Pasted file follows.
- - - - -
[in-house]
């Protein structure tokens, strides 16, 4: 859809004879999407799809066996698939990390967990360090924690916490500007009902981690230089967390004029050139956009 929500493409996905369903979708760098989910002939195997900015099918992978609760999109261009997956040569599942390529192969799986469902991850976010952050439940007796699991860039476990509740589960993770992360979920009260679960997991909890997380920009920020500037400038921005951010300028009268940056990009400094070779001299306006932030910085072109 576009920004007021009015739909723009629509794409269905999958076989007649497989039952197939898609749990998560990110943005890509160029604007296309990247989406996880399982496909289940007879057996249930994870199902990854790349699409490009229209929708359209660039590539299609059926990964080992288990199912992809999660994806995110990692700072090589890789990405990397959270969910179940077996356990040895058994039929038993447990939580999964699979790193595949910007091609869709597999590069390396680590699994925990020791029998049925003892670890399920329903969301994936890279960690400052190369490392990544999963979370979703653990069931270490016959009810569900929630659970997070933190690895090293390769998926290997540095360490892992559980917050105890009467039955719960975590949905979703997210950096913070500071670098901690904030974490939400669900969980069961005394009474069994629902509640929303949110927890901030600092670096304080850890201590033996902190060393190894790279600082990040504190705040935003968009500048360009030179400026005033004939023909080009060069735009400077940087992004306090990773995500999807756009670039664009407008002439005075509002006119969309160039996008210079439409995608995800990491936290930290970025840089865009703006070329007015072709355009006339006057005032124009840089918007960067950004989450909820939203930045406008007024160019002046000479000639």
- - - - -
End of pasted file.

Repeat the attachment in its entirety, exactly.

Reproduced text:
[in-house]
């Protein structure tokens, strides 16, 4: 859809004879999407799809066996698939990390967990360090924690916490500007009902981690230089967390004029050139956009 929500493409996905369903979708760098989910002939195997900015099918992978609760999109261009997956040569599942390529192969799986469902991850976010952050439940007796699991860039476990509740589960993770992360979920009260679960997991909890997380920009920020500037400038921005951010300028009268940056990009400094070779001299306006932030910085072109 576009920004007021009015739909723009629509794409269905999958076989007649497989039952197939898609749990998560990110943005890509160029604007296309990247989406996880399982496909289940007879057996249930994870199902990854790349699409490009229209929708359209660039590539299609059926990964080992288990199912992809999660994806995110990692700072090589890789990405990397959270969910179940077996356990040895058994039929038993447990939580999964699979790193595949910007091609869709597999590069390396680590699994925990020791029998049925003892670890399920329903969301994936890279960690400052190369490392990544999963979370979703653990069931270490016959009810569900929630659970997070933190690895090293390769998926290997540095360490892992559980917050105890009467039955719960975590949905979703997210950096913070500071670098901690904030974490939400669900969980069961005394009474069994629902509640929303949110927890901030600092670096304080850890201590033996902190060393190894790279600082990040504190705040935003968009500048360009030179400026005033004939023909080009060069735009400077940087992004306090990773995500999807756009670039664009407008002439005075509002006119969309160039996008210079439409995608995800990491936290930290970025840089865009703006070329007015072709355009006339006057005032124009840089918007960067950004989450909820939203930045406008007024160019002046000479000639």